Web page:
There are some crazy trends going around on the internet, but which ones are worth the hype? What’s the Buzz is a column by lifestyle editor Sangeeta Kocharekar where she (along with our editorial team) will test out viral trends to tell you if it’s worth trying for yourself. Do we recommend doing it, and will we keep it up? Or is it a trend we’ll never want to hear of ever again? Find out here. First up, cold water therapy.
Improved mood, boosted energy levels and deeper sleep are just a few of the many proven benefits of cold water therapy. So, it’s no wonder, really, that the wellness trend boomed in 2021, a year when many of us were willing to try anything to help our wellbeing. Not to mention, a year when we had more time to catch up on Netflix’s series Goop, which featured cold water therapy as part of an episode on the Wim Hof Method.
But what exactly is it? Also called cold therapy or cold hydrotherapy, cold water therapy is the practice of using the cold — think cold showers, taking ice baths or standing in cold chambers — to reap numerous therapeutic benefits. Though still erring on the edge of ‘woo woo wellness’, it’s become more mainstream in recent years, with research proving its perks.
So… what did we think?
Angela Law, Shopping and Commercial Editor
When Sangeeta asked me if I wanted to try this cold water challenge for an entire month, I honestly jumped at the chance. I love these kinds of challenges, but also have very little follow-through unless I’m being held accountable — I’d wanted to try cold water therapy for a while, so was on board quickly.
Going into it, I knew I’d hate it (who enjoys cold water?) but also thought that hopefully by the end of the month I’d enjoy it. A few months ago, I saw an Instagram creator I’d followed for years (@elle_fit) undertake a similar challenge and she explained at the time that she was doing it to prove to herself that she can do hard things. I told myself this repeatedly throughout the month.
My technique was simple: at the end of each shower, I’d edge the water temperature down to cold and stand there breathing slowly for as long as I could handle. Some mornings it was 30 seconds, others it was two seconds.
By the end of the month, I’d done about 20 days, which is a win. I proved to myself that I can do hard things and also found that particularly on days when I felt stressed, a cold shower did me some good. The tingly feeling on my skin afterward forced me out of my head and I liked how it felt.
At the end of the month, I visited Slow House in Bondi to try an ice bath, set to a cool (read: icy) five degrees. I don’t know how people stay in there for minutes (some people last 6-8 minutes, I was told). I sat in the ice bath up to my waist for 30 seconds, hopped out to recover, and then dropped into my shoulders for another 30 seconds. Unfortunately, it did confirm that cold water is not my friend, though I did like how it make my skin feel tingly and fresh for a full hour afterward.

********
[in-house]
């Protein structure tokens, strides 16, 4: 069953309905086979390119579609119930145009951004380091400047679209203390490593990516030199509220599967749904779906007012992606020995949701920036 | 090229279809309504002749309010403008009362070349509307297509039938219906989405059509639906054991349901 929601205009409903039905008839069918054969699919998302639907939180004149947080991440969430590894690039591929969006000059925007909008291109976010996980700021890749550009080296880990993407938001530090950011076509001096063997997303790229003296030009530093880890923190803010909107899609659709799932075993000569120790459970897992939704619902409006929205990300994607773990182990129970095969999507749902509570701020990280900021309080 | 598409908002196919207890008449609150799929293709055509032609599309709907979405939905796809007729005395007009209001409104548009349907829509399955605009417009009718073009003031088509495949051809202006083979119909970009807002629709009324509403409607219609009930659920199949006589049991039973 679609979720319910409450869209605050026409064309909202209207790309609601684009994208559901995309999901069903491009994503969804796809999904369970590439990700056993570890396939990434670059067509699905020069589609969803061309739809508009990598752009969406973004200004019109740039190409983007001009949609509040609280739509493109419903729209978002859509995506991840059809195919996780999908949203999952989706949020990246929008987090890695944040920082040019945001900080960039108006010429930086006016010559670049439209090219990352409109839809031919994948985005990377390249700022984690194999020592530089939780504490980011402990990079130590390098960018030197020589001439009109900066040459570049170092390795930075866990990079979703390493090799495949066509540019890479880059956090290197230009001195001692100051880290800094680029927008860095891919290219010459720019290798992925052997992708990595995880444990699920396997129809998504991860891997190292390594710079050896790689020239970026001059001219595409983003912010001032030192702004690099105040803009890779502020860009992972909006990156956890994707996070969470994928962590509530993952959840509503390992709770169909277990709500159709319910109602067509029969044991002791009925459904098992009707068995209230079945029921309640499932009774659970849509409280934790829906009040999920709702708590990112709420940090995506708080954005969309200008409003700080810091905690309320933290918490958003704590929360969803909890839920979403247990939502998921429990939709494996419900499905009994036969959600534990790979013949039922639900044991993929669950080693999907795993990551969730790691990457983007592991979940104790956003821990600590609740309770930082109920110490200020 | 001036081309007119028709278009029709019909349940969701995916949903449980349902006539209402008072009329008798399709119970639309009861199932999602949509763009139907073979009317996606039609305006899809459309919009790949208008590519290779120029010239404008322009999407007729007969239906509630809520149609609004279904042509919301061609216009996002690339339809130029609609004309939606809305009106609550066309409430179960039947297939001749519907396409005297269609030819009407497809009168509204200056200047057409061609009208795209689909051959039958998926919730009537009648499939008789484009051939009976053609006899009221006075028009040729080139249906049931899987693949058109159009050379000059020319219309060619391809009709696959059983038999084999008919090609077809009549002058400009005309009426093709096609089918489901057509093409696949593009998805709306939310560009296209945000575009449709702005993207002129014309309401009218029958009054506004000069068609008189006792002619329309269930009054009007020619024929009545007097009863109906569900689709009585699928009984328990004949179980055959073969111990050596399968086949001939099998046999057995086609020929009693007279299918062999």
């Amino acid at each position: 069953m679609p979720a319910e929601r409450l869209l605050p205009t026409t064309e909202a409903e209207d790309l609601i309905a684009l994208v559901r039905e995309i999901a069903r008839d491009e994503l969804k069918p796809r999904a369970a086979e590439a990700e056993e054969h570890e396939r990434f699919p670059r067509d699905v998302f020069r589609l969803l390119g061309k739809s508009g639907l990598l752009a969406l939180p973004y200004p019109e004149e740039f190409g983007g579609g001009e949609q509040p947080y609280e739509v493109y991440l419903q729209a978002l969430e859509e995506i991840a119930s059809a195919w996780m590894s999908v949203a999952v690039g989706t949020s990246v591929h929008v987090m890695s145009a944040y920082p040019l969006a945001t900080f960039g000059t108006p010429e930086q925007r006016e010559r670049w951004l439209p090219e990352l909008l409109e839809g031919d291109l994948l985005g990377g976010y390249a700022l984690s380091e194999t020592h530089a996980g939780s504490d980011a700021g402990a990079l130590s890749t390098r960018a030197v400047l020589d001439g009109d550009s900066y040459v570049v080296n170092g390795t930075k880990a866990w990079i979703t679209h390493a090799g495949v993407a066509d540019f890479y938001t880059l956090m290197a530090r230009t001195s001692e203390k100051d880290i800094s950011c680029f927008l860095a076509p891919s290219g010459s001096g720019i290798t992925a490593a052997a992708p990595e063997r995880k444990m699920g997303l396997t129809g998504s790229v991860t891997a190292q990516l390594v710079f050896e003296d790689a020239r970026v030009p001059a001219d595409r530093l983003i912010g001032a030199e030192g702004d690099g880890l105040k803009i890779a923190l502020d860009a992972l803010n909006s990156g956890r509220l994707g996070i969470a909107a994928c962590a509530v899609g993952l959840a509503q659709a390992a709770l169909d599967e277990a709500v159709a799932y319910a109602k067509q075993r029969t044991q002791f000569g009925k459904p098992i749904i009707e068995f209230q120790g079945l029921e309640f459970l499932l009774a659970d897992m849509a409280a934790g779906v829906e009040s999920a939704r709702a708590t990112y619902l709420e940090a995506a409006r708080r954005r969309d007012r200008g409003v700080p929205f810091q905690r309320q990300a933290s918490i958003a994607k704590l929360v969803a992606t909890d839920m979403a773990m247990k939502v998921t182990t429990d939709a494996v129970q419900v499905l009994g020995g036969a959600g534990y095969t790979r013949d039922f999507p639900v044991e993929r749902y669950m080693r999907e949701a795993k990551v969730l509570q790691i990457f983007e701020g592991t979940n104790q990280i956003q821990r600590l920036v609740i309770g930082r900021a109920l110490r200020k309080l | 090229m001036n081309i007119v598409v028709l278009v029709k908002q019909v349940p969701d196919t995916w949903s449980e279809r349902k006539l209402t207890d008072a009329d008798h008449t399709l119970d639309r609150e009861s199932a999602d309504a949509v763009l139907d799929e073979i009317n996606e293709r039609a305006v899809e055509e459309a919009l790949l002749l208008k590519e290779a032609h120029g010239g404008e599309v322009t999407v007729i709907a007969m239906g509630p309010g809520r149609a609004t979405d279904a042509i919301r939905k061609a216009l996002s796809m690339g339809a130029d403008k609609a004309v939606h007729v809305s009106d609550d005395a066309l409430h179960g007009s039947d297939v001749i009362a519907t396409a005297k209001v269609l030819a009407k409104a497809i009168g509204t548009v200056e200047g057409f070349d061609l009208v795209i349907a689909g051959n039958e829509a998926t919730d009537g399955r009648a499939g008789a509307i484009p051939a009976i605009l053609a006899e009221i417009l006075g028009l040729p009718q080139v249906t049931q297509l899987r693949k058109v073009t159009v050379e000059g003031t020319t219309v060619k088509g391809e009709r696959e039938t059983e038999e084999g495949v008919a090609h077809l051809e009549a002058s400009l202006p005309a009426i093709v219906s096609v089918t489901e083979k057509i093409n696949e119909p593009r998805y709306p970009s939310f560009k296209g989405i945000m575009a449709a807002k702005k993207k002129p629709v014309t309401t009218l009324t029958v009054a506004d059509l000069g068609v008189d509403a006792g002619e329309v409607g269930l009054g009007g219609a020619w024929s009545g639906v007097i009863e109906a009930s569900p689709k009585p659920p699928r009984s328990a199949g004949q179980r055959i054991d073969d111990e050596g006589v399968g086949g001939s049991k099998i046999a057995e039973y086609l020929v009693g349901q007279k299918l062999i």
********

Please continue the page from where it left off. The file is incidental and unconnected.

Amanda Bardas, Publisher
My process was that I’d wait until the end of my shower, and then blast the cold water and see how long I could stay under for. It was absolutely a mental test – but as I made my way through the month, I started to look forward to that ‘refreshed’ feeling at the end of my shower, where every nerve in my body feels awake.
My biggest takeaway from taking cold showers is that my mind is stronger than I thought. And it’s true what they say about how it only takes two weeks to form a habit. By the end of the month, I’d be switching the water to cold without even realising.
So, will I keep taking cold showers? Absolutely — but only in the morning. I like the way it really wakes me up and gets my blood pumping first thing. I feel energised and ready to go.
Also, I’d definitely recommend them to anyone. If you feel sluggish and slow in the morning, or even feel puffy after a late night (of drinking, or eating too many salty snacks), then you’ll benefit from a cold morning shower.
Sangeeta Kocharekar, Lifestyle Editor
Like Ange, I knew the only way I’d try this is if I knew I was being held accountable. And I’d heard so much about the benefits of cold water therapy – it was definitely something I wanted to try.
I have to say, though, taking cold showers is hard! A lot harder than I thought. After washing my hair and body in hot water, I’d turn the shower tap to about midway between hot and cold and stand in the chilly water for about a minute — that was all I could do. Also, a lot of the time, my showers were rushed so I didn’t even have time to turn the tap to cold. But every time I did, though, it felt incredibly refreshing, and I did definitely feel energised afterward.
I also visited Slow House in Bondi for an ice bath. I had no idea what to expect, but it was a really cool experience and I’d recommend doing it at least once. I was told to do box breathing — breathing in for a few counts, holding my breath for a few counts, and then exhaling for a few counts — while I was in the bath and that it really is a mind game. I lasted two minutes in the water (I used my phone stopwatch and only started it when I was in up until my shoulders), and I have to tell you: getting to that time was hard! My whole body was numb afterward for a while, but I did, overall, feel really good. And, sitting in the beautiful front room afterward, back in my warm clothes, sipping a hot tea, I felt like I’d really pampered myself.
So, will I keep doing the cold showers? Definitely! Turning your shower tap to cold water right before you get out is such an easy way to really wake up, and the refreshing feeling you get from it is such a treat. As for the ice baths, next time, I’d definitely combine the bath with a sauna session first. And I’d probably bring a friend or two — I think that (healthy) competition would push me to stay in the bath longer so I could reap more of the benefits.